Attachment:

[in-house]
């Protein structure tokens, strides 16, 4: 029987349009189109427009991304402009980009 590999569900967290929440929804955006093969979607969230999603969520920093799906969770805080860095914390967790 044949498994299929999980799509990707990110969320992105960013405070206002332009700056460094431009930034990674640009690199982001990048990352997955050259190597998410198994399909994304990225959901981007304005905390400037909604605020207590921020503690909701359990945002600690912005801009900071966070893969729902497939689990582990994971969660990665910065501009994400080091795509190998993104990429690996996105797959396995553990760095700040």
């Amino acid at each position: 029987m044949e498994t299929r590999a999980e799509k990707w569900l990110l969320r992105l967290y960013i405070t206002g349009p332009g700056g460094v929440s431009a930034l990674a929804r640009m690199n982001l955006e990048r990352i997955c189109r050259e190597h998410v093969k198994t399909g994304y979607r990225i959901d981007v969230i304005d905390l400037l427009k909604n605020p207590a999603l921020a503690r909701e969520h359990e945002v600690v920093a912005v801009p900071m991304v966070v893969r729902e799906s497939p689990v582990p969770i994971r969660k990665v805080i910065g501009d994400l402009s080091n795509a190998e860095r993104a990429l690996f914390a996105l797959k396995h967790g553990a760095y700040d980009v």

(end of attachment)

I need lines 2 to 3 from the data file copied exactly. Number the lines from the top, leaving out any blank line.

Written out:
């Protein structure tokens, strides 16, 4: 029987349009189109427009991304402009980009 590999569900967290929440929804955006093969979607969230999603969520920093799906969770805080860095914390967790 044949498994299929999980799509990707990110969320992105960013405070206002332009700056460094431009930034990674640009690199982001990048990352997955050259190597998410198994399909994304990225959901981007304005905390400037909604605020207590921020503690909701359990945002600690912005801009900071966070893969729902497939689990582990994971969660990665910065501009994400080091795509190998993104990429690996996105797959396995553990760095700040």
């Amino acid at each position: 029987m044949e498994t299929r590999a999980e799509k990707w569900l990110l969320r992105l967290y960013i405070t206002g349009p332009g700056g460094v929440s431009a930034l990674a929804r640009m690199n982001l955006e990048r990352i997955c189109r050259e190597h998410v093969k198994t399909g994304y979607r990225i959901d981007v969230i304005d905390l400037l427009k909604n605020p207590a999603l921020a503690r909701e969520h359990e945002v600690v920093a912005v801009p900071m991304v966070v893969r729902e799906s497939p689990v582990p969770i994971r969660k990665v805080i910065g501009d994400l402009s080091n795509a190998e860095r993104a990429l690996f914390a996105l797959k396995h967790g553990a760095y700040d980009v």